Disney’s Christopher Robin director & cast on the wisdom of Winnie the Pooh
Inspired by the stories of A.A. Milne and the Winnie the Pooh animated films and shows based on them, the latest Disney live-action adaptation reunites a now grown-up Christopher Robin (Ewan McGregor) with his childhood friends. Eeyore, Kanga, Roo, Rabbit, Piglet, Owl, Tigger, and Winnie the Pooh are all there as if no time has flown by in the Hundred Acre Wood. For Christopher Robin, he’s been gone for too long and has placed work above fun more than anything. When his wife Evelyn (Hayley Atwell) and daughter Madeline (Bronte Carmichael) want to go on Holiday, Robin ends up taking on more work and making his family go to the country house without him. Putting a strain on his relationship and being forced by his boss to make budget cuts, Christopher has a breakdown. Lucky for him, Winnie the Pooh (Jim Cummings) has found his way to London at the moment he’s needed the most.
At the press day for the film, ComingSoon.net sat down with the film’s stars Ewan McGregor, Hayley Atwell and director Marc Forster to chat about what makes Winnie the Pooh so timeless, expanding the legacy with Richard Sherman of the Sherman Bros. and growing up but never letting go of your inner child.
Actress Hayley Atwell reminisced about the lasting presence of Winnie the Pooh in her childhood, “Its quintessentially English, this idealism of the world of the Hundred-Acre wood and these little animals.” she said of the characters created by Milne that Disney later carried the legacy of. “There’s an innocence that we all relate to because it’s childhood innocence of spending long summer days with your best friends just hanging out not doing anything. The appeal is always that sense of gentleness and safety in that world of friendship when you’re a child. When you don’t have that burden of responsibility when big things happen to you where you can create your reality very much in your imagination and back garden.”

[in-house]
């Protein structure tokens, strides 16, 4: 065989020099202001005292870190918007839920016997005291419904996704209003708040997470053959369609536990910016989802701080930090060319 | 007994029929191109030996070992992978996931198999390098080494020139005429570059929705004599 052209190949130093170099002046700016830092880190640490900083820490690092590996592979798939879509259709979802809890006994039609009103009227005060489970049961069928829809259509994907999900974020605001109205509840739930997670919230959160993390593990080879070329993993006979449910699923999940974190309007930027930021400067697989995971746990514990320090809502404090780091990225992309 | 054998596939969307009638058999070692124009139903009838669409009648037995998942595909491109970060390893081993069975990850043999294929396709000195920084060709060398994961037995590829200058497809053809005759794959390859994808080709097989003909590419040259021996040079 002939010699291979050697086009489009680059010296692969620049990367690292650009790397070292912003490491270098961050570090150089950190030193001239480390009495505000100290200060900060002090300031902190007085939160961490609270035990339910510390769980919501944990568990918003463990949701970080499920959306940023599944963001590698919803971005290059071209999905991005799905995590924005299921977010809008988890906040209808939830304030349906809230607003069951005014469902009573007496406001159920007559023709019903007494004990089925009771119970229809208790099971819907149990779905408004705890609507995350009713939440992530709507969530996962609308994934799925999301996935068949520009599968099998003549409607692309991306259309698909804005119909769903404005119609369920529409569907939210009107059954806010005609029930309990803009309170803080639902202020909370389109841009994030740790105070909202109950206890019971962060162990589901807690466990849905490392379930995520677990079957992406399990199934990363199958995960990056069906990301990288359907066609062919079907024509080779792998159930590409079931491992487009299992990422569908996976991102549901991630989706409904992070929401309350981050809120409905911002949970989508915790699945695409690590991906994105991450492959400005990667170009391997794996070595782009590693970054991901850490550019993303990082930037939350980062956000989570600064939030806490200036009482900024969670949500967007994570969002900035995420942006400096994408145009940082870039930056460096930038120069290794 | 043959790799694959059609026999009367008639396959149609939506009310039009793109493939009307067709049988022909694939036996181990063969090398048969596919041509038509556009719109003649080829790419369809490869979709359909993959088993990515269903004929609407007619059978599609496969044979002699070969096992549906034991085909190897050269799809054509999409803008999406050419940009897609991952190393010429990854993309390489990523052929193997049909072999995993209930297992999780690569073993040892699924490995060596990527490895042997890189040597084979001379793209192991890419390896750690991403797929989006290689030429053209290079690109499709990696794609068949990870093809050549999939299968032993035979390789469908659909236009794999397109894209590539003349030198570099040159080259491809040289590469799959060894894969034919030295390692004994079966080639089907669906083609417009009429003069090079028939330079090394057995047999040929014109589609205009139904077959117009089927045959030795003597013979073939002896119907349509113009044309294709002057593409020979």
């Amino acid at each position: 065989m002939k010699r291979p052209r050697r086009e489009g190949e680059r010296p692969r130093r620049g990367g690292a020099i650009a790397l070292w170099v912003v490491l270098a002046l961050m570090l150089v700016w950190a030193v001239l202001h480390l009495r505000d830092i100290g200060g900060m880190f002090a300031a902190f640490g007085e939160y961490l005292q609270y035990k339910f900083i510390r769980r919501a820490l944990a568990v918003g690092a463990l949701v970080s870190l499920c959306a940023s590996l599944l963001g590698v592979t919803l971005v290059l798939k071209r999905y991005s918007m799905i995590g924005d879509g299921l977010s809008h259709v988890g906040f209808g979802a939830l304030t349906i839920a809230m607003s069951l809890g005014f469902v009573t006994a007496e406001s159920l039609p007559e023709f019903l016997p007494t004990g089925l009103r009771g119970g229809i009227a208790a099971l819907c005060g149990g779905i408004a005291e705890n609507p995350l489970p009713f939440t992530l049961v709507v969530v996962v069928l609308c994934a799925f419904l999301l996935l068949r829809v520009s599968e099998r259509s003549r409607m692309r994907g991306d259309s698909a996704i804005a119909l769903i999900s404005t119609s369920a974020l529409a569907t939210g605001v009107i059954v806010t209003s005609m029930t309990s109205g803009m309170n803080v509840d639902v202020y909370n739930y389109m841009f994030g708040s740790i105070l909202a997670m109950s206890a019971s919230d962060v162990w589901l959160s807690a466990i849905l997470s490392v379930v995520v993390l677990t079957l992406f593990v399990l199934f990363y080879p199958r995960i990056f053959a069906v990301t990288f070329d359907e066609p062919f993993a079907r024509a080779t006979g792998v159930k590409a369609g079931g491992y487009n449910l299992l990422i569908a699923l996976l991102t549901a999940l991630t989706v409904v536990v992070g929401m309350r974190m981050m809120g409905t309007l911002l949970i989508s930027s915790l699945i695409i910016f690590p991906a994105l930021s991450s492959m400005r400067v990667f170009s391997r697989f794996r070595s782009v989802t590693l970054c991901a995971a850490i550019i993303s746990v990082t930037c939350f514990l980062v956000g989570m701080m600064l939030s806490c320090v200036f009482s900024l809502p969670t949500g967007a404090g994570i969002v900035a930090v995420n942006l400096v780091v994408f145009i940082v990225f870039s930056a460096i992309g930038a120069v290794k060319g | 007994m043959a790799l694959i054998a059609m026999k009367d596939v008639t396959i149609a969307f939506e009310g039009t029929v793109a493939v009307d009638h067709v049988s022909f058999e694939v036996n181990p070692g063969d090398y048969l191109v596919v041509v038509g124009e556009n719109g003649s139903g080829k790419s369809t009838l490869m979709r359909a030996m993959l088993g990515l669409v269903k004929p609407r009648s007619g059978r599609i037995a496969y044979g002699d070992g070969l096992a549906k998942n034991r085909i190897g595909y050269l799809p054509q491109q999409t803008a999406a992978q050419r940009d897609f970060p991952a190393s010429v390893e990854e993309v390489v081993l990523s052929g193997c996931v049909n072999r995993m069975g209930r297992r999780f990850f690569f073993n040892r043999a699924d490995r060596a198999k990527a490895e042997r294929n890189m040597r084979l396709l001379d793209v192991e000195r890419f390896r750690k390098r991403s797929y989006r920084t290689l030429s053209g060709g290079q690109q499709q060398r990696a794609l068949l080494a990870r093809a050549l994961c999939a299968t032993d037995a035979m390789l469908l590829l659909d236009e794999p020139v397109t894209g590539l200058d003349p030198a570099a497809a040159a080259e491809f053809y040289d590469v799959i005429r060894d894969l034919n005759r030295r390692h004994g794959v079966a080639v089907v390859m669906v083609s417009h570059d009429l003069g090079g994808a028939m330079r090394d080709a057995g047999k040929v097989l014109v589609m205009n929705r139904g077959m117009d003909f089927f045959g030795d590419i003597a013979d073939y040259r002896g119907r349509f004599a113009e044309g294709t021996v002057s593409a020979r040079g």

While working on the film, director Marc Forster reached out to the surviving member of the Sherman Bros. who created so many of the Disney classics for the original film. He discussed what it was like to pitch the idea to a living legend, “If I could get one song out of Richard Sherman, it’d be such a blessing for the movie. So I call him up and send him the script. I said ‘…at the beginning when they say goodbye, they can sing a little song for him before Eeyore does a little poem.’ So he calls me up and tells me he’s going to play the song for me. I have it on speaker, I’m in the car driving back from the set. He’s in his house playing from his piano and singing for me into his phone. First I get goosebumps, then I start crying. At the end, he plays a second song, and then a third song and a fourth. I’m literally in tears in the car and I said, ‘Richard, this is beautiful. Wait, wait I didn’t record this can you please sing it again’. I had to record it, its the most beautiful heartbreaking thing, him on the piano.”